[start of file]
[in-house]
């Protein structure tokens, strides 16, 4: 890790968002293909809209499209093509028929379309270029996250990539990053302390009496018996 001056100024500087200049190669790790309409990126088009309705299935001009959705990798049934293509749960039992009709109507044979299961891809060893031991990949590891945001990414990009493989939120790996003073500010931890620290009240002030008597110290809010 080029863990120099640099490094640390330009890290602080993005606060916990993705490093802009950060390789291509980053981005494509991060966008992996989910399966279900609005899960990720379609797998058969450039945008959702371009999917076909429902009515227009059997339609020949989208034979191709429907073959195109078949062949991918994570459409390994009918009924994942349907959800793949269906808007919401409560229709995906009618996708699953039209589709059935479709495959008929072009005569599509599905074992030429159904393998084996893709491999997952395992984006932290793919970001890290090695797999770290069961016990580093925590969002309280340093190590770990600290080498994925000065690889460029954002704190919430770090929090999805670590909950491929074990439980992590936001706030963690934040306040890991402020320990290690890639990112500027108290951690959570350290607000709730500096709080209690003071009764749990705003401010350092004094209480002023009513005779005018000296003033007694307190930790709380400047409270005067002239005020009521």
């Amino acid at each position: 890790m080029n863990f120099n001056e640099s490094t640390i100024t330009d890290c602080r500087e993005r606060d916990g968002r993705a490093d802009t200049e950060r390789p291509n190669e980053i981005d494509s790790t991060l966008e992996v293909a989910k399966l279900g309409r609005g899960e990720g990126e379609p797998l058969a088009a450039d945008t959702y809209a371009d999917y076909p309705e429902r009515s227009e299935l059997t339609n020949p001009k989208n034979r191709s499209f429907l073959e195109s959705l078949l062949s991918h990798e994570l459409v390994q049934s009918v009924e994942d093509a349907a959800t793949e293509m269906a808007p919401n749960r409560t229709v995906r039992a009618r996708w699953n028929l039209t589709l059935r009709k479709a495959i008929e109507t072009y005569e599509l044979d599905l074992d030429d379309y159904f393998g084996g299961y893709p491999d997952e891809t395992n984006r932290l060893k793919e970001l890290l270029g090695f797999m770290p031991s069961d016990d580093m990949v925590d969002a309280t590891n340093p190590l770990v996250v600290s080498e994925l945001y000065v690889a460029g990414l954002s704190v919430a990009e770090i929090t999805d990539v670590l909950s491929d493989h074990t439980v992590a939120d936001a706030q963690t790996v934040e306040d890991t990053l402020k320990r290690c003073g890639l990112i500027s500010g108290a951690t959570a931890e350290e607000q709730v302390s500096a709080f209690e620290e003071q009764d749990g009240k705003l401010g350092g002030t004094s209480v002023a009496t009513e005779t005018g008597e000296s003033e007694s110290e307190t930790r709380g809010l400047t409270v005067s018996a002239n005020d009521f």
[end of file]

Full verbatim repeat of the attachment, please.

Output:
[in-house]
């Protein structure tokens, strides 16, 4: 890790968002293909809209499209093509028929379309270029996250990539990053302390009496018996 001056100024500087200049190669790790309409990126088009309705299935001009959705990798049934293509749960039992009709109507044979299961891809060893031991990949590891945001990414990009493989939120790996003073500010931890620290009240002030008597110290809010 080029863990120099640099490094640390330009890290602080993005606060916990993705490093802009950060390789291509980053981005494509991060966008992996989910399966279900609005899960990720379609797998058969450039945008959702371009999917076909429902009515227009059997339609020949989208034979191709429907073959195109078949062949991918994570459409390994009918009924994942349907959800793949269906808007919401409560229709995906009618996708699953039209589709059935479709495959008929072009005569599509599905074992030429159904393998084996893709491999997952395992984006932290793919970001890290090695797999770290069961016990580093925590969002309280340093190590770990600290080498994925000065690889460029954002704190919430770090929090999805670590909950491929074990439980992590936001706030963690934040306040890991402020320990290690890639990112500027108290951690959570350290607000709730500096709080209690003071009764749990705003401010350092004094209480002023009513005779005018000296003033007694307190930790709380400047409270005067002239005020009521």
């Amino acid at each position: 890790m080029n863990f120099n001056e640099s490094t640390i100024t330009d890290c602080r500087e993005r606060d916990g968002r993705a490093d802009t200049e950060r390789p291509n190669e980053i981005d494509s790790t991060l966008e992996v293909a989910k399966l279900g309409r609005g899960e990720g990126e379609p797998l058969a088009a450039d945008t959702y809209a371009d999917y076909p309705e429902r009515s227009e299935l059997t339609n020949p001009k989208n034979r191709s499209f429907l073959e195109s959705l078949l062949s991918h990798e994570l459409v390994q049934s009918v009924e994942d093509a349907a959800t793949e293509m269906a808007p919401n749960r409560t229709v995906r039992a009618r996708w699953n028929l039209t589709l059935r009709k479709a495959i008929e109507t072009y005569e599509l044979d599905l074992d030429d379309y159904f393998g084996g299961y893709p491999d997952e891809t395992n984006r932290l060893k793919e970001l890290l270029g090695f797999m770290p031991s069961d016990d580093m990949v925590d969002a309280t590891n340093p190590l770990v996250v600290s080498e994925l945001y000065v690889a460029g990414l954002s704190v919430a990009e770090i929090t999805d990539v670590l909950s491929d493989h074990t439980v992590a939120d936001a706030q963690t790996v934040e306040d890991t990053l402020k320990r290690c003073g890639l990112i500027s500010g108290a951690t959570a931890e350290e607000q709730v302390s500096a709080f209690e620290e003071q009764d749990g009240k705003l401010g350092g002030t004094s209480v002023a009496t009513e005779t005018g008597e000296s003033e007694s110290e307190t930790r709380g809010l400047t409270v005067s018996a002239n005020d009521f």